The report found Iowa’s rankings for child food insecurity and high school dropout rates improved from 2018, while rankings for infant mortality, teen births, suicides and homicides stayed the same.
Mark Shriver, a senior vice president at Save the Children, says top-ranked states like Iowa invested in high quality early childhood education.
“Children are faring better in states that spend more on their needs and have elected officials who serve in Congress and state houses prioritize child-focused legislation,” Shriver says.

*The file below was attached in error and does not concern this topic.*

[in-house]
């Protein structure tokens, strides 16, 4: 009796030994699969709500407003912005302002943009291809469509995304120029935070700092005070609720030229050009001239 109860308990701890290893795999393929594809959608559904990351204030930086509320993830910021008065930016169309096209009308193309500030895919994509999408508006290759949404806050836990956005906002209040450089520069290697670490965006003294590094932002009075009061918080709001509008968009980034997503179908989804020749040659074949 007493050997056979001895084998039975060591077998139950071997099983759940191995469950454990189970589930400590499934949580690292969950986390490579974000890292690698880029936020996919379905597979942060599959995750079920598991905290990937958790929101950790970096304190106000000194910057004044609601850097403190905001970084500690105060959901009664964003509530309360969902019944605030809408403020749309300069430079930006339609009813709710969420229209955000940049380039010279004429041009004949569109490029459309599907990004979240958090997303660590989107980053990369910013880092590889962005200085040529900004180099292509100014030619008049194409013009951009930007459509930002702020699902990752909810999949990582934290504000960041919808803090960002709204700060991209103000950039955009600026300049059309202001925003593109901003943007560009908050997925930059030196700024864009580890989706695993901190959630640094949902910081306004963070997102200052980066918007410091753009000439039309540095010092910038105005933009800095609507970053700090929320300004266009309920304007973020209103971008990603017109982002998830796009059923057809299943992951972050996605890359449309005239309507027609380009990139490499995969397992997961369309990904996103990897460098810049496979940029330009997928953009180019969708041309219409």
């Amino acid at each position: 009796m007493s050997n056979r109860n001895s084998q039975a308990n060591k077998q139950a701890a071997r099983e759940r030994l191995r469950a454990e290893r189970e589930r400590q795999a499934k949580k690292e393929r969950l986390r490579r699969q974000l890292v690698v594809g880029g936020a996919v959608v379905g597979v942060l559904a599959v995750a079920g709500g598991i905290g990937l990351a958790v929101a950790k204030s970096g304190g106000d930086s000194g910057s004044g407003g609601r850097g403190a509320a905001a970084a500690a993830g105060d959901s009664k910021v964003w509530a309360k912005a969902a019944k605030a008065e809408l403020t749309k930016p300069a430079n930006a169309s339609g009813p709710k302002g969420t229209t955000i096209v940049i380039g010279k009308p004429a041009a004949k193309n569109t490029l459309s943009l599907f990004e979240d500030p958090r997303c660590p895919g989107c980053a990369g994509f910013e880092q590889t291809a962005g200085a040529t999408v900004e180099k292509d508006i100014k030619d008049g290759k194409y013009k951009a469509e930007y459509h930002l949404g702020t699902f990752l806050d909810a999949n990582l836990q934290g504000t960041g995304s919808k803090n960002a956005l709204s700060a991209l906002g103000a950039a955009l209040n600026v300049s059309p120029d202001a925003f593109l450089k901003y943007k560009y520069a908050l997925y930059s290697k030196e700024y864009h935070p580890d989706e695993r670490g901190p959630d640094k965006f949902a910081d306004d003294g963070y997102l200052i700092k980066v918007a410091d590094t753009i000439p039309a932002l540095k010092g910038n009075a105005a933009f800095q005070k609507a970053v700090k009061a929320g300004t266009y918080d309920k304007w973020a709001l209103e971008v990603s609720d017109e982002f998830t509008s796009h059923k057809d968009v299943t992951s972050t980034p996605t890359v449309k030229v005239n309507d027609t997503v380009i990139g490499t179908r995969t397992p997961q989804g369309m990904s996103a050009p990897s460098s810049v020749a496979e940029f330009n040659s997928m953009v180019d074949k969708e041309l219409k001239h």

The report found just nine percent of Iowa’s kids didn’t graduate on time. This improves the state’s rank from 2018 and makes Iowa first in the nation for high school graduation rates.
Nikki Gillette, a researcher with Save the Children, says this year’s report broke down data at the county level for the first time.
“We know or rather we suspected that state level data hide huge inequities,” Gillette says. “That’s why this year we did a county ranking.”
The report found Dallas, Warren, Grundy and Bremer counties were among the top 50 in the country for children. It ranked Lee County as the worst in the state.
(By Natalie Krebs, Iowa Public Radio)